The K-S2 uses a 20-megapixel CMOS sensor with an anti-aliasing filter simulator which lets users adjust the degree to which anti-aliasing filtration takes place. It offers Wi-Fi, NFC and a rotating LCD 3-inch display with a second shutter button for snapping–what else–selfies.

The camera employs a SAFOX X AF sensor module with  11 sensors, including nine cross-type sensors in the middle. It’s capable of achieving focus in a minimum brightness level of –3 EV.

A new Clarity Enhancement feature is debuting in this DLSR to automatically add more realistic texture impression to photos when shooting in Advanced HDR mode. It can also be set manually when shooting in other modes.

Video is recorded at 1920×1080 resolution with a choice of 24, 25 and 30 fps frame rates. There’s also a 4K interval movie mode that automatically merges a series of still photos taken at pre-selected intervals into a single movie.

Additional features include an optical viewfinder with a 100 percent field of view, in-camera image stabilization, continuous shooting at 5.5 frames per second and a top shutter speed of 1/6000 sec. There are 11 custom image modes, 19 scene modes and 9 digital filters.

The K-S2 is available for pre-order now for $699 (body) or for $799 with a retractable 18-55mm lens which shrinks down to just 1.5-inches when fully retracted. You’ll have your choice of seven colors:  forest green, desert beige, stone gray, white and lime, black and pink, white with a racing stripe, and black with a racing stripe.

Joining the K-S2 will be a new, all-weather flash. The AF201FG flash unit has a guide number of 20 at ISO 100/m and an assignable mode button. It has  five modes: off, P-TTL (leading curtain sync), P-TTL (trailing curtain sync), manual (full), and manual (1/4). The flash accepts two AA batteries is available for pre-order now for $150. It arrives in March.

February 10th, 2015

Nikon D810A Captures the Heavens in a New Light

D810A_14_24_front34r.lowNikon will release a special version of its D810 DSLR, the D810A, that has been modified for astro-photography applications.

The D810A incorporates a modified infrared cut filter that lets the camera capture the red hydrogen alpha gas emissions from stars and nebulae. According to Nikon, the camera is four times as sensitive to light on the 656 nanometer wavelength, enabling it to capture celestial details that would otherwise be missed by conventional digital cameras.

The D810A will also feature a new long exposure manual mode that will deliver exposures as long as 15 minutes. For exposures longer than 30 seconds in live view mode, the camera also offers a Virtual Exposure Preview Mode, which generates a preview of the image on the camera’s display.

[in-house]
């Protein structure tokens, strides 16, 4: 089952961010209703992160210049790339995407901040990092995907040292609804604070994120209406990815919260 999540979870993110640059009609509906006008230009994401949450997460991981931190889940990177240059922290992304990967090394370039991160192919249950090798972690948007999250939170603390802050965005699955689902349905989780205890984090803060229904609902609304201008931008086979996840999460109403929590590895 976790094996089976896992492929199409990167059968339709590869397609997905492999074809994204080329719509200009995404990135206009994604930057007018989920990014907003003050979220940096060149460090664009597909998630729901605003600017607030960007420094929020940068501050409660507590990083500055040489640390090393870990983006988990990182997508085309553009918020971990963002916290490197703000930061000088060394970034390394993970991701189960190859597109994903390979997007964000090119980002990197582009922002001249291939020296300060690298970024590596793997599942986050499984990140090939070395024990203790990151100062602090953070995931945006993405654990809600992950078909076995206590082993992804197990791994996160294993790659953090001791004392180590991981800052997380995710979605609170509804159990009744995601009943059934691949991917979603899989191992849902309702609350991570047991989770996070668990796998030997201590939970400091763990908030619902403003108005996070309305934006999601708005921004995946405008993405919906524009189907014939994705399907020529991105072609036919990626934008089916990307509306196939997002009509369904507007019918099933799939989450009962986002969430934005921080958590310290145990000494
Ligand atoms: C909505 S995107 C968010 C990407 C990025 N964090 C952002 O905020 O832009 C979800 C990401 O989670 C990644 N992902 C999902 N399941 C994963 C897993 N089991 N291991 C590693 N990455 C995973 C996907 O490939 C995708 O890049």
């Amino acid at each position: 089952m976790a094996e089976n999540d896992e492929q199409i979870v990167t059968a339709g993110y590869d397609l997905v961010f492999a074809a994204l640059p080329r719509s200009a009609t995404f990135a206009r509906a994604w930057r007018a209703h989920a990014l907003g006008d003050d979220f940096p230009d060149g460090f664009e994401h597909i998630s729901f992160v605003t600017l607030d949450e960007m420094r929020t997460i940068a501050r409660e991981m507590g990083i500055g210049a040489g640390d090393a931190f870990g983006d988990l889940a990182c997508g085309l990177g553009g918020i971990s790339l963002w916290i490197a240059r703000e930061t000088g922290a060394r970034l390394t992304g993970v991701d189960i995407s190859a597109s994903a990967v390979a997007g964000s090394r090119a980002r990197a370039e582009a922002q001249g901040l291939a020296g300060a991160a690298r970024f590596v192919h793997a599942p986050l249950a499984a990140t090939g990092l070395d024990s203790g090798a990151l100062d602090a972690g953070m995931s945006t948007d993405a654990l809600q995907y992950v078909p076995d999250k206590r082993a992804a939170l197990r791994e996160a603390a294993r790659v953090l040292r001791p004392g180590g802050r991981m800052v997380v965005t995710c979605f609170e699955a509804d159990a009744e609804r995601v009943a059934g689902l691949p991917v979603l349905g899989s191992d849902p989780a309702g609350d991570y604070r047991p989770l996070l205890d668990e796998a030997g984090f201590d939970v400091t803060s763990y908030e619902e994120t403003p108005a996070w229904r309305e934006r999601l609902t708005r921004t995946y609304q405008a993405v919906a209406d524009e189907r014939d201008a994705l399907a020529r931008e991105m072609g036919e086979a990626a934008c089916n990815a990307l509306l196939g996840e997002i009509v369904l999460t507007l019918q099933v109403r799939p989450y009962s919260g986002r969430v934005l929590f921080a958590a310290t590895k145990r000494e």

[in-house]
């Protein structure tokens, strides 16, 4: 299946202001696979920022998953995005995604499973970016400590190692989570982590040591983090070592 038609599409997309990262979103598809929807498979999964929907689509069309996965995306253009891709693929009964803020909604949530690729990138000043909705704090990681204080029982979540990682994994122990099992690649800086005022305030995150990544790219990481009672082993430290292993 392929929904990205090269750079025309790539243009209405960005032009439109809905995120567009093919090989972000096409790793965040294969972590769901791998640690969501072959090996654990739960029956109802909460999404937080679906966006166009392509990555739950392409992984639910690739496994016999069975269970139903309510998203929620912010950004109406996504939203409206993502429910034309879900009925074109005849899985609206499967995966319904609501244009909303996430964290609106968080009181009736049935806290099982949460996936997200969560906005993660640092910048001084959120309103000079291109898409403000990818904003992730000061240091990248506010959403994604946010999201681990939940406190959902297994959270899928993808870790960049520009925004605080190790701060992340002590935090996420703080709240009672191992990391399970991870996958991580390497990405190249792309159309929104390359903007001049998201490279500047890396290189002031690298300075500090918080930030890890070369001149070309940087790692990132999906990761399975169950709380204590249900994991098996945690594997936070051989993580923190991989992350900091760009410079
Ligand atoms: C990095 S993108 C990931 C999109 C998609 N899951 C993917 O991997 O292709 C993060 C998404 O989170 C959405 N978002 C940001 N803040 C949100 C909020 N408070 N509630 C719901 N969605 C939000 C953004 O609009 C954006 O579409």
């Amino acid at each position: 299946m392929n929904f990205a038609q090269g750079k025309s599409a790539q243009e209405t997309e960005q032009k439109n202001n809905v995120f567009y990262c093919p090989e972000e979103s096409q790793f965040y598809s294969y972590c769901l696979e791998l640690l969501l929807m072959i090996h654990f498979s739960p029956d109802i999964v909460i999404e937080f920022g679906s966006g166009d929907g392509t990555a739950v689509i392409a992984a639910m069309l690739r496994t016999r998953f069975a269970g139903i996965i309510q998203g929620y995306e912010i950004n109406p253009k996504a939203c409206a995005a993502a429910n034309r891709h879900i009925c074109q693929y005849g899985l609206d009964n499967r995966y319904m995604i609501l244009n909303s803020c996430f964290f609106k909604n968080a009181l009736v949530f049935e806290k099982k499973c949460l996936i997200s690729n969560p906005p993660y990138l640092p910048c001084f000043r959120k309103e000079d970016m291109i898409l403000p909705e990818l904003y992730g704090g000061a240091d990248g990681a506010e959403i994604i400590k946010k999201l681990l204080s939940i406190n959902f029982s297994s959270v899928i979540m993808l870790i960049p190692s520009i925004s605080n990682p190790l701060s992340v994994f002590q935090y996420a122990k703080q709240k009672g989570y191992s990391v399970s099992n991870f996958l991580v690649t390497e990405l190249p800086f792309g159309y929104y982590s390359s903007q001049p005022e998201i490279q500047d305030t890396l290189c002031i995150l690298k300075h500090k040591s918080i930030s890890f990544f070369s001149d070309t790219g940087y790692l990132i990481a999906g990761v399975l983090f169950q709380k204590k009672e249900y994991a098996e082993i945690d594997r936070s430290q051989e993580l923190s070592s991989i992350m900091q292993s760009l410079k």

To enjoy the full benefits of the D810A, the camera will need to be mounted to a telescope and Nikon cautions that the camera is not recommended for Earth-bound subjects. The D810A is due in May though a price has not been finalized.

In other Nikon DSLR news, the company will release a “filmmaker’s kit” for its D750 DSLR. The kit will combine the camera body, the AF-S NIKKOR 35mm f/1.8G ED lens, the AF-S NIKKOR 85mm f/1.8G lens and the AF-S NIKKOR 50mm f/1.8G lens. You’ll also find two additional EN-EL15 batteries, an ME-1 Stereo Microphone, one Atomos Ninja-2 External Recorder, and Tiffen 67mm and 58mm Variable Neutral Density Filters (8-Stops). 

The filmmaker’s kit ships at the end of this month for $4,000.

 

February 9th, 2015

PDN Video Pick: Office Scene (“Today, I’m going to let them touch me”)

Photographer Endia Beal’s video “Office Scene” demonstrates how it is possible to make strong, compelling video with almost nothing, if you’re smart about it.

The video is a foray into the discomfort zone of inter-office race and personal relations. Beal, who is African American, heard rumors around a corporate office she worked in that several of her white male colleagues were fascinated by her hair. So she decided to let them touch it–on the conditions that they really dig their hands in, and agree to talk on tape afterwards about how the experience felt to them. Amazingly enough, they agreed. “I transform into a voyeuristic actress fulfilling the desires of my male colleagues,” Beal explains. She uses just two video shots to tell the story. By focusing her camera on the banal and stripping the visuals down to a minimum, she’s able to use the audio to maximum effect, leaving much to the imagination of the viewer.

Beal projected this video, along with her more recent (and equally compelling) “9 to 5″ video, at the National Geographic Photography Seminar last month in Washington, DC.

She explained at that seminar that her work is intended to push conversation about the experience of women of color in corporate America, particularly about issues that people are afraid to talk about. Beal credited Tod Papageorge with pushing her to use photography to explore her own experiences while she was enrolled in the MFA photography program at Yale.

“I said, ‘[Those experiences are] so intimate and personal to me,’” she recounted. “He said, ‘Those are the stories that need to be told.’ So I took the risk. I had no idea that something so personal and private could be universally translated, that other people could understand, that a minority woman could speak to the universal.

“The history of photography for minority women is still being written,” she continued. “I think about Deborah Willis, LaToya Ruby Frazier, Deana Lawson, Carrie Mae Weems, Lorna Simpson–all these wonderful women. But our book is really short. If I can add a couple of photographs to that narrative, then I’ve done my job.”

Related:
Look3: Carrie Mae Weems on Race, Sexuality, History and Finding Meaningful Work